Learning Curves and IEPs

There are huge learning curves when it comes to keeping a medically fragile kid alive. There are cracks to avoid falling through.  Courage to develop.  Confidence to build in the truth that you know your child better than anyone else.

There are also huge learning curves when it comes to educating your child with special needs.  It’s another land mine where the cracks are wide and the potential to be swallowed up in the one size fits all is huge.

I’ve spent so much time keeping Parker alive, that I’ve not kept up on the educational part as well as I should have.  I’ve sat at IEPs where I accepted what was offered and happily signed on the dotted line.

It’s time for me to put more effort into meeting Parker’s  educational needs using the same eye to detail that I do his medical needs.  There’s going to be some changes around here.


LDS Quotes

I’m going to be doing some evaluating of how I spend my time.  Tomorrow is Parker’s IEP.  Looking over his last IEP goals I’m feeling, well……sad.  I know he could be doing so much better, and I know I am responsible for this.  It’s so easy to get caught up in other things (hello, internet) or tell myself that I’m so tired today, but tomorrow…..boy tomorrow I’ll make it up.

And then something else comes up tomorrow.

Tomorrow we meet for another IEP.  This one will be much different than the others.  I have lists and plans and expectations.  Not just from those that are a part of his Home and Hospital team, but of myself as well.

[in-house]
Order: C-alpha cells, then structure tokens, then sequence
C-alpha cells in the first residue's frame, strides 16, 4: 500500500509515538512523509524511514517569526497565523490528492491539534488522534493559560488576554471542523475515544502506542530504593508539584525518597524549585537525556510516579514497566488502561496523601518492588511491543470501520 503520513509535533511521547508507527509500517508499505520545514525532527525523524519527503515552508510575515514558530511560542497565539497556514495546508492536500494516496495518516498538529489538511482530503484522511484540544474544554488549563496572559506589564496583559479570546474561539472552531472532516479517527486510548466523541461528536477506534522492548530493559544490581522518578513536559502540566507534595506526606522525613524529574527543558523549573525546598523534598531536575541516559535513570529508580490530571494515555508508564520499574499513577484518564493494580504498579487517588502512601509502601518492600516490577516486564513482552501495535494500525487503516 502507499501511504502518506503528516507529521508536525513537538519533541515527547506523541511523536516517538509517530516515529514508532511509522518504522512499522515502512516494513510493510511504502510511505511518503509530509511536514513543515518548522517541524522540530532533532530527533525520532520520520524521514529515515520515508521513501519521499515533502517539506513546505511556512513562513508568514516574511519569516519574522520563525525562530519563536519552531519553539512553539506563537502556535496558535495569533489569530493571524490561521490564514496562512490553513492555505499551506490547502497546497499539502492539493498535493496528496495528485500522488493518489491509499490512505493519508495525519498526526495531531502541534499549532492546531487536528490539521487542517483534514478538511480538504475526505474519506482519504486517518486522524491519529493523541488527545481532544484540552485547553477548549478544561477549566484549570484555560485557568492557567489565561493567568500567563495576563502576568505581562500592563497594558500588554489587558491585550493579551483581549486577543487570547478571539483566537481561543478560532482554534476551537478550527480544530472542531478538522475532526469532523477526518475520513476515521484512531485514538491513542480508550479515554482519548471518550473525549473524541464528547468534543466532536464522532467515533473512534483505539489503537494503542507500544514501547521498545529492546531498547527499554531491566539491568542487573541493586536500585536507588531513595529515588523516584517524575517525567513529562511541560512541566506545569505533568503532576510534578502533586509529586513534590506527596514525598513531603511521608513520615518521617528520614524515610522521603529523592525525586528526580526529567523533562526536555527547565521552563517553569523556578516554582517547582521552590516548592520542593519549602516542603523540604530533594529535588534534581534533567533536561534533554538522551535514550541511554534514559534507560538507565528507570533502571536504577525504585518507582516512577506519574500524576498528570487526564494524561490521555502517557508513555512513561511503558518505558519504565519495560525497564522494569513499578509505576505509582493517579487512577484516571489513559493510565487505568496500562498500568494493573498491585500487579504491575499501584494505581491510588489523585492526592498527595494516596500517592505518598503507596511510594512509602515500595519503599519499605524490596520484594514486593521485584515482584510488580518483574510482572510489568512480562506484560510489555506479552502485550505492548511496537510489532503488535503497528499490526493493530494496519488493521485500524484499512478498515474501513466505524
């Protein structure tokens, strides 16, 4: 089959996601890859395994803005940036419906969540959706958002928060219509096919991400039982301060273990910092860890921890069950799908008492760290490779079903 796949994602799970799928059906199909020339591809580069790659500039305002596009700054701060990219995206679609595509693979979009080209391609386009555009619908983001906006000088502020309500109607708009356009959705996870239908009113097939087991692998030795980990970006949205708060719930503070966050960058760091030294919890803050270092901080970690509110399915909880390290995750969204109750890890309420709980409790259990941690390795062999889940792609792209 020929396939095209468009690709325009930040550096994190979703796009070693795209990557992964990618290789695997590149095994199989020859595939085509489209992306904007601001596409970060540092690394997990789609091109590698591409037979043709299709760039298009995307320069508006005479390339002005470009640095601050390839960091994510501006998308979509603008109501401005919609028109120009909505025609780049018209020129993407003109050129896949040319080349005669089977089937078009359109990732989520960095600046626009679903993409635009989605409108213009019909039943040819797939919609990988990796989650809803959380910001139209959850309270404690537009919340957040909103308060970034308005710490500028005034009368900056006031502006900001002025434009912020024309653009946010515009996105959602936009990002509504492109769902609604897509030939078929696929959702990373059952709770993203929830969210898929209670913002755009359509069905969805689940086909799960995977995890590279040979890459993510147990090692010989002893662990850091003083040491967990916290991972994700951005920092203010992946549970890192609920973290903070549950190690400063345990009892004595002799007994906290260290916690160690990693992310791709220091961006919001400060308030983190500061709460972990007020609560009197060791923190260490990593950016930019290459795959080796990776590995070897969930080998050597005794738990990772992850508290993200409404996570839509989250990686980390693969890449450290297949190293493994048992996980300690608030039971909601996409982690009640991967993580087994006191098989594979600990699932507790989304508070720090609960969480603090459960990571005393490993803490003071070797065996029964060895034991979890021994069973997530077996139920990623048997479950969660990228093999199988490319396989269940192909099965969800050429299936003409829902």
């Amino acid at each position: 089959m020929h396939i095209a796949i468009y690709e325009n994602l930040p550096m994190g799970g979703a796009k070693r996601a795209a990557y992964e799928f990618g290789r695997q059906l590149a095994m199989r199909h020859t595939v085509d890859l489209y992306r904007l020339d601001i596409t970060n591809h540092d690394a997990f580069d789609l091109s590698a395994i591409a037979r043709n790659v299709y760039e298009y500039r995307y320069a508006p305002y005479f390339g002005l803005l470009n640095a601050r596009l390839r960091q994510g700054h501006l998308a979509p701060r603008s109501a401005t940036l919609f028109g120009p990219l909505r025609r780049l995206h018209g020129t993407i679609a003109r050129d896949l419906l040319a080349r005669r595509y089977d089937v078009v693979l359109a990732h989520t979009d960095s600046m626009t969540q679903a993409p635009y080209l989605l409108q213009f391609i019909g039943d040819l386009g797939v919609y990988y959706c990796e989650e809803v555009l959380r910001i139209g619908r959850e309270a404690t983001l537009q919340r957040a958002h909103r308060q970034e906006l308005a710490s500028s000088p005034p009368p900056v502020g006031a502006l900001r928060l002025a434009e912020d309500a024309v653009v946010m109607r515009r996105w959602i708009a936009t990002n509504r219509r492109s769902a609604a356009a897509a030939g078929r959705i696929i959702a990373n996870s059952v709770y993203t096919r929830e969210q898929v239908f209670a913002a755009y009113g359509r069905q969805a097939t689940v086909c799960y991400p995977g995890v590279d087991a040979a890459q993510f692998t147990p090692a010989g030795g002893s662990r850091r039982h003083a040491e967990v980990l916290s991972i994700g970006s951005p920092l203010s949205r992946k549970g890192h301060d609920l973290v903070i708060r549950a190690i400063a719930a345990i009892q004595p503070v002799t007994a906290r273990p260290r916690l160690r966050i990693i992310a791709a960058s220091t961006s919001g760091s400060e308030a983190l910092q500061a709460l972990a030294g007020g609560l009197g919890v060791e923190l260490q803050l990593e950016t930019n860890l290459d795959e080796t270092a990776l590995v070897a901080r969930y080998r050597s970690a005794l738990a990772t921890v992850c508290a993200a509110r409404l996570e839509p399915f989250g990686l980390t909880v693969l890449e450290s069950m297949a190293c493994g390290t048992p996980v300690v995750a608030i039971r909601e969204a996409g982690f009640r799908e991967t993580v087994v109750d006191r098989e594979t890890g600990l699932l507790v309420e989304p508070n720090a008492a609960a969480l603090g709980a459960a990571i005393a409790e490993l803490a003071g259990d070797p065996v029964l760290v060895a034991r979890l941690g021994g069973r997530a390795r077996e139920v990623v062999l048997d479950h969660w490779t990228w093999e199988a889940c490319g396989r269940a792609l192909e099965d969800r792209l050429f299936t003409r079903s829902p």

There is a BIG part of me that feels that I need to get a job in order to provide Parker with the extra therapies he needs and is so behind on.  That isn’t the answer though and I know it.

The answer is spending less time on what doesn’t matter and putting it towards what does matter. Determining what I love by what I seek.  Even if it means this old dog needs to learn some new tricks so I can help Parker reach his greatest potential.







About Tammy and Parker

Special Needs Blogger, and homeschooling Mom, heavily involved in advocacy for all kids with special needs in Utah.


  1. Has Parker ever been evaluated by a developmental optometrist? I don’t mean a normal eye exam, but a deep look into how he uses his eyes and how the signals are being interpreted by his brain? I see a lot of kids in our clinic who have various special needs and part of the outcome of having something special is having eyes that don’t work together. I can talk you thru a couple of simple tests and then give you a few very simple exercises to help. I am working with the most adorable 5 year old Down’s+Autistic boy right now and it is amazing what he is learning. The key is getting the visual input going correctly into his brain.

    Wendy (Certified Vision Therapist and Mom)

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